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Archive for the ‘Golden Age of Detective Fiction’ Category

Description from Goodreads:

Tragedy befalls the Carter family following an eventful visit from a Russian prince and a scandalous blackmail letter. The murder of Wally Carter is a bewildering mystery — how does one shoot a man crossing a narrow bridge without being near the murder weapon when it is fired? The analytical Inspector Hemingway reveals his unnerving talent for solving a fiendish problem.

My review:

Last year during the month of August, Sourcebooks put all of the electronic versions of Ms. Heyer’s books on sale for $1.99 on Smashwords, which Amazon quickly price matched. As a result, I ended up buying around 30 books. A number of them were her Regency style romances, but included in them was some historical fiction and two separate mystery series of 4 books each. I read some of the romances, then got sidetracked until last week, when I was looking for a mystery novel to read while I was working through The Pickwick Papers by Charles Dickens, from my classics club challenge.

No Wind of Blame is my first Heyer mystery, and is also the first in her Inspector Hemingway series. Overall, I enjoyed it, although I don’t think that her mysteries are as charming as her regencies, and I don’t think that she meets the standard of quality of some of the other writers of the Golden Age of Detective Fiction, most particularly Dorothy Sayers.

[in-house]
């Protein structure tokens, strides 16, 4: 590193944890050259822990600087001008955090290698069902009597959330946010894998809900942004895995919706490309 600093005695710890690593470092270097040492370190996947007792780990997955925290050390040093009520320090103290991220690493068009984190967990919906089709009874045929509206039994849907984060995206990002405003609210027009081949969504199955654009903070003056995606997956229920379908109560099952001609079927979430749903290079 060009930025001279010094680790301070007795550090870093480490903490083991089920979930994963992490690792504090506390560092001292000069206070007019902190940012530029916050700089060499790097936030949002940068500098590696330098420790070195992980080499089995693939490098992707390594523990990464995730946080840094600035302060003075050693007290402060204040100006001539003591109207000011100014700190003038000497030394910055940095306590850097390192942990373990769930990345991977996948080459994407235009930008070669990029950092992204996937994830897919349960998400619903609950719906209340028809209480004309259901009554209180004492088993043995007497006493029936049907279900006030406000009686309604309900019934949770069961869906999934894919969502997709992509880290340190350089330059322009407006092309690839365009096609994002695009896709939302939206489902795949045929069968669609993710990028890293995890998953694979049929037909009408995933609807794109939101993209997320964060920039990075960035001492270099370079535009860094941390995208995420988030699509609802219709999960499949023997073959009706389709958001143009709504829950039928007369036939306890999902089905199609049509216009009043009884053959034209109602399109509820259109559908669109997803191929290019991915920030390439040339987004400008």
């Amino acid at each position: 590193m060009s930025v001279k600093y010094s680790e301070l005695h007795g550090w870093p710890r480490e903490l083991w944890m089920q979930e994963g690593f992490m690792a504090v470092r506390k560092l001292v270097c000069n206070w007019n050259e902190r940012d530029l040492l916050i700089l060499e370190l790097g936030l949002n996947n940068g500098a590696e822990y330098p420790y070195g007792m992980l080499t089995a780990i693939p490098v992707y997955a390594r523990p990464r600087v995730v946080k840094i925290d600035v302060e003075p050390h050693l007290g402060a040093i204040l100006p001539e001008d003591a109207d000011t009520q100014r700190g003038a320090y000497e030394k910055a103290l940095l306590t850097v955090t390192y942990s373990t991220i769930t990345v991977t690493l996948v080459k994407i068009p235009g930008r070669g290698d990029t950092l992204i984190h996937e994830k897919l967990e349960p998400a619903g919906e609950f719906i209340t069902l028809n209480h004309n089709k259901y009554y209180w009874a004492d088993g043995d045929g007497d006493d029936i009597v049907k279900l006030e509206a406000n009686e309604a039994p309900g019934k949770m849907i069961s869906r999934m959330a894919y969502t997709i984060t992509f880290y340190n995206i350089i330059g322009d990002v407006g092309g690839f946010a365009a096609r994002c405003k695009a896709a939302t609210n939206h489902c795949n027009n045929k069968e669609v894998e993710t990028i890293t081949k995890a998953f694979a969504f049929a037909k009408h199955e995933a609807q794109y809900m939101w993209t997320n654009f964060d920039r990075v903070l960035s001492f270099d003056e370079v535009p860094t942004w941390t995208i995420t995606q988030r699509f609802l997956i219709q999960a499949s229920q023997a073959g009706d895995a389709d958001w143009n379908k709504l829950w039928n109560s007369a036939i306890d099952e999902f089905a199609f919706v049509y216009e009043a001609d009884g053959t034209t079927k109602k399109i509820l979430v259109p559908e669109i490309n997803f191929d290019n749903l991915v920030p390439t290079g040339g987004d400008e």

But, in any event, this is a very light-hearted book. There is a murder that occurs about a quarter of the way into the book, and then Inspector Hemingway himself isn’t introduced until about halfway into the book. It is in the English Country House tradition of books, with a puzzle solution that has to be unraveled by our fine inspector from Scotland Yard. Because Inspector Hemingway is introduced rather late in the book, he remains a bit of a cipher. There is definitely not the same type of character development of the main detective in this book as would be seen in a book featuring Hercule Poirot or Peter Wimsey.

Many of the common themes from this era of detective fiction are found in this book. There is foreign royalty (a Russian Prince), a spendthrift, unfaithful husband, an unethical hanger-on, and a flighty drama queen. There is also a side story related to a romantic attachment between the handsome and somewhat staid young solicitor, Hugh, and the heroine of the book. Ms. Heyer does do a bit of bait and switch with this storyline, although it is fairly easy to see that coming. I would actually have liked to see more of the romance, since I really liked Hugh. The solution of the mystery is clever, but not very realistic.

This book would be good for fans of Agatha Christie and Dorothy Sayers, and although I can’t say that it is quite up to their standards, I did enjoy it enough that I followed it up by reading Envious Casca, Heyer’s second Inspector Hemingway mystery.

Star Rating: 3 stars

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“You’ll feel better after a nice cup of tea, m’m.”

English tea